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^^^^ This is what allows Microsoft and game publishers to claim a profit on your resale.
If this is not the case then I would not recommend buying a used game. Then again, if Microsoft is imposing that the retailer resell the used game at market price, you might as well just buy the game from a first-sale retailer. I personally have only ever purchased new games for this reason, so whether or not Microsoft and the publishers include this with used games is a moot point for me. However, given my previous statement, I still care about my fellow gamers and their access to game content. I hope Microsoft and the game publishers have taken this into consideration.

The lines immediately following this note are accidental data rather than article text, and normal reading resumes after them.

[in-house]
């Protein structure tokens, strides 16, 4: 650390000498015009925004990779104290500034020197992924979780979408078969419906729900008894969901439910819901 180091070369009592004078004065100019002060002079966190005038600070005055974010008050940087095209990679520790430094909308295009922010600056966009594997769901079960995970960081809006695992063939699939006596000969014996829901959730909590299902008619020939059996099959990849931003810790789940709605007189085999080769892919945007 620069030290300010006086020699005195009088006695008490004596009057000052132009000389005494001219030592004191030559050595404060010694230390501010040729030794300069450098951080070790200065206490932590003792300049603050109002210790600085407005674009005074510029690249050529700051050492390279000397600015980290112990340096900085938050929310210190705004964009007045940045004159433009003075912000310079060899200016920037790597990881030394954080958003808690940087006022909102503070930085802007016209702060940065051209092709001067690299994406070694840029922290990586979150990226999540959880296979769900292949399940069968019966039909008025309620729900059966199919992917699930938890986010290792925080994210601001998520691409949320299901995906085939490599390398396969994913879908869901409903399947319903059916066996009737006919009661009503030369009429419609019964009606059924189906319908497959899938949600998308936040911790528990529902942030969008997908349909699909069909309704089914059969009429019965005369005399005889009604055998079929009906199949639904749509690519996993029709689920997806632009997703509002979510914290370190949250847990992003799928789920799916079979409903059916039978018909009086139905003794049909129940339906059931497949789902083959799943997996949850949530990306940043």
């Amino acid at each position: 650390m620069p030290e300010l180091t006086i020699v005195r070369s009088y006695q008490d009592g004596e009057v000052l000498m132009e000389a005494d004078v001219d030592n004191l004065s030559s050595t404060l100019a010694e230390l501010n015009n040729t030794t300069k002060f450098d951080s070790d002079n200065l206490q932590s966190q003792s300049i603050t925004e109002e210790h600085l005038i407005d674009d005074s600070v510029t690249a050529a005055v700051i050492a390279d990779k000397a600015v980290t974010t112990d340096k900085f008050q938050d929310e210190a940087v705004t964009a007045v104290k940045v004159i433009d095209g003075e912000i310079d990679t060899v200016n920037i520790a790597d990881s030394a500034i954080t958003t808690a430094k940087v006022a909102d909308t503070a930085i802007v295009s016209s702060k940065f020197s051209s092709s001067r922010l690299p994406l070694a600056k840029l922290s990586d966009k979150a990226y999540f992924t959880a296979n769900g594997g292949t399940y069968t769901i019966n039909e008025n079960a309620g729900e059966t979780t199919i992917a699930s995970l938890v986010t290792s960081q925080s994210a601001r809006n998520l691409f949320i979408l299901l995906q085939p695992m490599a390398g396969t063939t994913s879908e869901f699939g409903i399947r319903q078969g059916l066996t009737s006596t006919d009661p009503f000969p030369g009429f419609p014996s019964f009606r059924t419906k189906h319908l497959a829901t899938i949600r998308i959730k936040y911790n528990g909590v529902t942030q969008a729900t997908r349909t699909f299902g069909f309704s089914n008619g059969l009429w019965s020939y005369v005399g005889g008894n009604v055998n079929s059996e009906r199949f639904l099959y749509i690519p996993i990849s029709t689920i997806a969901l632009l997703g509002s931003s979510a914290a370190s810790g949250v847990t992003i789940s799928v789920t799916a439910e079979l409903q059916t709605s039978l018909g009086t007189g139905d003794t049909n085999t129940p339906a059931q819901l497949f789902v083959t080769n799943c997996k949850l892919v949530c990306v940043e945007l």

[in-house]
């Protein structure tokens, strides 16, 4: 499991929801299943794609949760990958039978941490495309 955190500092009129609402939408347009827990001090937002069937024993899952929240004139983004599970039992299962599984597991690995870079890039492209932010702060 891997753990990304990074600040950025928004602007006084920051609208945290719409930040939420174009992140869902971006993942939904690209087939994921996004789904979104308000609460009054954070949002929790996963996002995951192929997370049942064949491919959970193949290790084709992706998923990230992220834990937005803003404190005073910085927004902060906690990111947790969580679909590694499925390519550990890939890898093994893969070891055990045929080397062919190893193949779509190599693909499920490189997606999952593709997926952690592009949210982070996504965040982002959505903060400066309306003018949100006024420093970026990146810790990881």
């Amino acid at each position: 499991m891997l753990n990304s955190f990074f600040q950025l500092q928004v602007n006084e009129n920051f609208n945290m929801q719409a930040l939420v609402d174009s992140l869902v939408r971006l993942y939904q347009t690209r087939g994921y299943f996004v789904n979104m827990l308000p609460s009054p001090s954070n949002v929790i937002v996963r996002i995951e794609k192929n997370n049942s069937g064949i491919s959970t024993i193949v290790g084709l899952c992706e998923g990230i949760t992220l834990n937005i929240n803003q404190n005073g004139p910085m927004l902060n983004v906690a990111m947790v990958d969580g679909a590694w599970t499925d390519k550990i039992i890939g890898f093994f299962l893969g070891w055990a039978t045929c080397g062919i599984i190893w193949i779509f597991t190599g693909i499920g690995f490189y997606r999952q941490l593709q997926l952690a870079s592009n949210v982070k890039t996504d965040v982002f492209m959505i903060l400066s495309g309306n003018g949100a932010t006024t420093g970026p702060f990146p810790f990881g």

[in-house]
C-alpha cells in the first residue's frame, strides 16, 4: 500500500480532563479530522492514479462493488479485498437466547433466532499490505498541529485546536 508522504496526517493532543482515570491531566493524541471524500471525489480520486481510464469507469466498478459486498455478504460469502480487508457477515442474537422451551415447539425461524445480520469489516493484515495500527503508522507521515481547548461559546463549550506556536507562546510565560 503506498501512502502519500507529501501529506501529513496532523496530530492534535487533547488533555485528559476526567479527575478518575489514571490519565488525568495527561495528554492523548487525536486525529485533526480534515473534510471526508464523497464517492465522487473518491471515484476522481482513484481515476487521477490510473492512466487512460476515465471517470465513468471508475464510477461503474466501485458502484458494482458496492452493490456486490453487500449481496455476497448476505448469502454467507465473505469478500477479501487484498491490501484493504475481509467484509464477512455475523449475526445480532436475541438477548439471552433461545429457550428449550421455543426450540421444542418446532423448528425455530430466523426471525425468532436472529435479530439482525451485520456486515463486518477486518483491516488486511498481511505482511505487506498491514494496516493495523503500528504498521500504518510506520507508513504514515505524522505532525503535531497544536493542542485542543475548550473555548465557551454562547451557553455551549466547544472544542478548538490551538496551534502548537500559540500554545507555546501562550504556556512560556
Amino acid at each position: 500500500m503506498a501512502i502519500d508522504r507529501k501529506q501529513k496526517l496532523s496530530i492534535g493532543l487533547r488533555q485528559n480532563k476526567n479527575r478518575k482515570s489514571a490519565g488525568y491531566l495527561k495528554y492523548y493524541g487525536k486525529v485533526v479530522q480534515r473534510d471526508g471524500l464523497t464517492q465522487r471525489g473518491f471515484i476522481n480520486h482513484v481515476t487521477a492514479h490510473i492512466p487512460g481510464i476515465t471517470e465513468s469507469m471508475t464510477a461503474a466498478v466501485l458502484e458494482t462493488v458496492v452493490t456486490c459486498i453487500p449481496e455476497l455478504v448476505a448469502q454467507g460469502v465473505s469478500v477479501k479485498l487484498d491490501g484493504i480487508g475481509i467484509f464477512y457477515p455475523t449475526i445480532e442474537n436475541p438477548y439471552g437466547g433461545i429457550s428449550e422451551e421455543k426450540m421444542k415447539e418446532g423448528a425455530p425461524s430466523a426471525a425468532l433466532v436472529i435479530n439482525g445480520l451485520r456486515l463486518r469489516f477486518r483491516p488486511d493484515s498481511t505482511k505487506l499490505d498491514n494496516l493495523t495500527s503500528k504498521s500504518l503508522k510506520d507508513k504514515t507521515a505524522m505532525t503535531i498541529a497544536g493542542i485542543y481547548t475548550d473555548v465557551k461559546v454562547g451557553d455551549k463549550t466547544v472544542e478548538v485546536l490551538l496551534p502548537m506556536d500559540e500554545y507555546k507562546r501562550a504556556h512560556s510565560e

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A public cloud offering is where you have a scaleable cluster of compute nodes connected to a massive backend storage system (like a NetApp- or HP-iSCSI SAN) and is managed by a management server running OpenStack, CloudStack, OpenNebula or whatnot. This then allows any user to simply login and create a VM with no guarantee of low-latency connectivity or functionality of use for internal applications, which is what you get with big-cloud providers. I certainly would not recommend using Linode, Rackspace, etc. for an internal server due to security concerns. A public cloud offering is what my original post was referring to and I apologize if I confused you. In your situation, depending on how many clients you have, I would heed warning as to whether or not you want to go the route of an Enterprise-level cloud service provider; but I do wish you the best of luck. It isn't cheap, and it isn't easy.